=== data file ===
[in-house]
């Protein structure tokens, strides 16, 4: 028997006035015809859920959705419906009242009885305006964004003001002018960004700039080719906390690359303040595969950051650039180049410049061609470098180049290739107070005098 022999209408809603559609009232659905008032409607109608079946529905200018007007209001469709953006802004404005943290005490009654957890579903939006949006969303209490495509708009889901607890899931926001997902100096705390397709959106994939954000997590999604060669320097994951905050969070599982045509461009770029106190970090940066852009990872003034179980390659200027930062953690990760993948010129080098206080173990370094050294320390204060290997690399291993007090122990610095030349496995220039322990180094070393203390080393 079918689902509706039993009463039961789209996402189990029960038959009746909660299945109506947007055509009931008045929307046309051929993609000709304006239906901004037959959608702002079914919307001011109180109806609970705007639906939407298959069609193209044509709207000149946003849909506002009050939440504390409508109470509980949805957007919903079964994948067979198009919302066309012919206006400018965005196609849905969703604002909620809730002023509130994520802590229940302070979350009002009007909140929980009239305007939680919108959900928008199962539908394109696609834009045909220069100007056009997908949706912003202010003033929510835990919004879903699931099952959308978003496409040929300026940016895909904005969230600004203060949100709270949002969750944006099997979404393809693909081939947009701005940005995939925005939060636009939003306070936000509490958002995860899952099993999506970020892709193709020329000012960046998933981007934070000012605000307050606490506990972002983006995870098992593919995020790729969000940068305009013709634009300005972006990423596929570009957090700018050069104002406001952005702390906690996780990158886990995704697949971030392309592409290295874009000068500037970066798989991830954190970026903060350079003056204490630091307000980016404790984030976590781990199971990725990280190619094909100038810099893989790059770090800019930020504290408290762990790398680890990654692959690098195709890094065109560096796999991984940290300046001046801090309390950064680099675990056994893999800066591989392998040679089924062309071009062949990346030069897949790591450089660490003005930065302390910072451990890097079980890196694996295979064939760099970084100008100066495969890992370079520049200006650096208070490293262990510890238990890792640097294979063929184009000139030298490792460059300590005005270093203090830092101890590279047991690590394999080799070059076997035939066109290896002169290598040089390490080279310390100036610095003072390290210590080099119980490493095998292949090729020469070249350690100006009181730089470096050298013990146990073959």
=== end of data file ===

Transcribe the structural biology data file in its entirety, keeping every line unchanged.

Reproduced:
[in-house]
């Protein structure tokens, strides 16, 4: 028997006035015809859920959705419906009242009885305006964004003001002018960004700039080719906390690359303040595969950051650039180049410049061609470098180049290739107070005098 022999209408809603559609009232659905008032409607109608079946529905200018007007209001469709953006802004404005943290005490009654957890579903939006949006969303209490495509708009889901607890899931926001997902100096705390397709959106994939954000997590999604060669320097994951905050969070599982045509461009770029106190970090940066852009990872003034179980390659200027930062953690990760993948010129080098206080173990370094050294320390204060290997690399291993007090122990610095030349496995220039322990180094070393203390080393 079918689902509706039993009463039961789209996402189990029960038959009746909660299945109506947007055509009931008045929307046309051929993609000709304006239906901004037959959608702002079914919307001011109180109806609970705007639906939407298959069609193209044509709207000149946003849909506002009050939440504390409508109470509980949805957007919903079964994948067979198009919302066309012919206006400018965005196609849905969703604002909620809730002023509130994520802590229940302070979350009002009007909140929980009239305007939680919108959900928008199962539908394109696609834009045909220069100007056009997908949706912003202010003033929510835990919004879903699931099952959308978003496409040929300026940016895909904005969230600004203060949100709270949002969750944006099997979404393809693909081939947009701005940005995939925005939060636009939003306070936000509490958002995860899952099993999506970020892709193709020329000012960046998933981007934070000012605000307050606490506990972002983006995870098992593919995020790729969000940068305009013709634009300005972006990423596929570009957090700018050069104002406001952005702390906690996780990158886990995704697949971030392309592409290295874009000068500037970066798989991830954190970026903060350079003056204490630091307000980016404790984030976590781990199971990725990280190619094909100038810099893989790059770090800019930020504290408290762990790398680890990654692959690098195709890094065109560096796999991984940290300046001046801090309390950064680099675990056994893999800066591989392998040679089924062309071009062949990346030069897949790591450089660490003005930065302390910072451990890097079980890196694996295979064939760099970084100008100066495969890992370079520049200006650096208070490293262990510890238990890792640097294979063929184009000139030298490792460059300590005005270093203090830092101890590279047991690590394999080799070059076997035939066109290896002169290598040089390490080279310390100036610095003072390290210590080099119980490493095998292949090729020469070249350690100006009181730089470096050298013990146990073959």